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Obviously we are extremely oversold in the short term. How else would you describe a day when 98% of the volume flowed to declining issues on the NYSE? On the Nasdaq, market breadth was slightly better with 94% of share volume declining. The support that has held at 1040 on the S&P 500 is getting seriously challenged as the bears jump on it for the fourth time (February 5th, May 20th, June 8th and June 29th). The difference, of course, is that while the level was previously tested intra-day, it closed there today.
Below are a handful of technical signs that the market is deteriorating not just in the short term but in the long term as well:
S&P 500 Cumulative Advance Decline Line Falls Off The Ledge
The cumulative advance decline line for the S&P 500 was on the ledge last week. Today it jumped off.
The leap off the ledge by the cumulative AD line means that the red we saw across our screens today has wide participation. It isn’t just a few large cap stocks dragging down the index but a plebian sell-off. Technically speaking, the cumulative AD line is still above its February lows so the positive divergence is still in effect. But further deterioration will see that next level taken out as well.
Percent Above Moving Averages
The oversold condition is clear in the short term, however, there are continuing signs of a change in market tone that should concern the bulls. For example, the percentage of S&P 500 stocks trading above their 50 day moving average has been loitering within historic lows for some time now.
Since May it has been below 50% (with the small exception of a few days). At today’s close, only 8% of S&P 500 index components are above their intermediate average. And as I’ve written before, the longer this indicator remains so low, the more it is telling us of a market that is too tired to rally.
The long term prospects are weakening since the percentage of S&P 500 components above their 150 day moving average are at 25%, the lowest they’ve been since late March 2009 - just as the equity market embarked on a powerful cyclical bull rally. By mid-May, the subtle shift in the balance of power was noticeable. I’ve used this chart several times previously to point out a “box of bullishness” - a persistent state of high momentum that propels the market higher.
The reverse is also true - a persistently weak breadth means that the bears have the upper hand and control the market (see red boxes in above chart). We aren’t there yet, but the important point here is that we’ve seen a shift in the underlying market current market.
The CBOE’s Volatility Index is elevated at 34 but the last time the S&P 500 index was retesting these levels, the “fear index” was significantly higher. This can be interpreted two ways. The argument that you feel more comfortable says more about your inherent bias than provide any definitive edge.
The last time we looked at (an even more pronounced) volatility divergence was in February 2009 just as the market was about to find its footing. Thanks to 20/20 hindsight we now know that the relatively low volatility didn’t keep the bulls from taking control over from the bears.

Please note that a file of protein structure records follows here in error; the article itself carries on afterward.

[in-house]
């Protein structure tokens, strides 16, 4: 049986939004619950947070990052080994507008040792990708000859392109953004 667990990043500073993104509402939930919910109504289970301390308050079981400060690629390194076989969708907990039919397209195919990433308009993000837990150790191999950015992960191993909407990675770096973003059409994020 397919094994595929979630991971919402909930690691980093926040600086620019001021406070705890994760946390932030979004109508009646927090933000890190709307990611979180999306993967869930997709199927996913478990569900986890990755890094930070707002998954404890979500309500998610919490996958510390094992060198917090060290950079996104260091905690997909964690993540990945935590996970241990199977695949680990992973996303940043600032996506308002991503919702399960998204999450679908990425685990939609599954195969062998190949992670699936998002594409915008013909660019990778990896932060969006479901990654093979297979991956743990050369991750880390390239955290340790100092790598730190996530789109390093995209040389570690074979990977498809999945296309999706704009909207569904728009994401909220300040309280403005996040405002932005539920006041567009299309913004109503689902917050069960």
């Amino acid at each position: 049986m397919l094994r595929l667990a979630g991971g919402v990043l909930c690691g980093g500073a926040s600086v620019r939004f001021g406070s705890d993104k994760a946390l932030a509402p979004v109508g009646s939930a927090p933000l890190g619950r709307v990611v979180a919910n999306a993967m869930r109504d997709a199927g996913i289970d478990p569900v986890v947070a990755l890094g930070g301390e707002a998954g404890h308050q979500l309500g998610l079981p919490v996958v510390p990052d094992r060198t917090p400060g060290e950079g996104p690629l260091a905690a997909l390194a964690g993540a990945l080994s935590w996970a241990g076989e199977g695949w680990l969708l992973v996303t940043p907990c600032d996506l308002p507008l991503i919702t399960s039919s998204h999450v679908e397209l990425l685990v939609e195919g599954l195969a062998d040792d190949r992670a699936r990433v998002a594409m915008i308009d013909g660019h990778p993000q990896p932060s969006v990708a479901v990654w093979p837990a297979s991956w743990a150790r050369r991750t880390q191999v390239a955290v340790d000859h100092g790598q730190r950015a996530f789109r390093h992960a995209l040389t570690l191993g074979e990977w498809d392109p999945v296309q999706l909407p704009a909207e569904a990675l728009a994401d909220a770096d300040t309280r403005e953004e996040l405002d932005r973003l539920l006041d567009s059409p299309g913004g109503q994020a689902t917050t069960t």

Head & Shoulders
I’m sure you can see the completed head and shoulder on the S&P 500 - it is so clear that I didn’t bother drawing it on my chart above and distracting you from the pure price action. A measured move from the neckline gives us a target of 900 for the S&P 500 index. If we do get there, with the deteriorating breadth and technicals that I outlined above it is difficult for me to imagine the index not falling lower.
More than a few readers have written to me or commented on the blog that I’m a bit too optimistic, being too ready to “buy the dips”. It may certainly be true that I have a bullish bias - after all, I am all too human. I do make a conscious effort to be as agnostic as I can be. And looking back quickly through my previous comments, for example, there is this from late March when I wrote, When the Market Goes Streaking:
Based on this and other indicators (like the options trading activity and the amount of froth from speculative trading), I do think we are at or very close to a top here. The market may move ahead a bit more but like other times, it will quickly give that all back and more. As well, a simple resistance/support analysis of the S&P 500 finds the market very close to major resistance in the area of 1200. A similar resistance level is coming up for the Wilshire 5000 index in the 12,500 range.
If I seem too ready to pounce on a decline, as I did back in February, it is because I try to follow the same methods and indicators that have proven themselves. Of course, indicators react differently under different market conditions but I find that it is not useful to jump at every shadow, fearing that every single wiggle is a shift in the major context of the market.
The result is that, ultimately, I’ll be wrong, but along the way, I’ll be right several times over. As long as one has discipline in money management and risk control this method isn’t all that bad.
How do you approach the market? I’d love to hear back from readers about their over-arching philosophy or approach. Or be as specific as you like.
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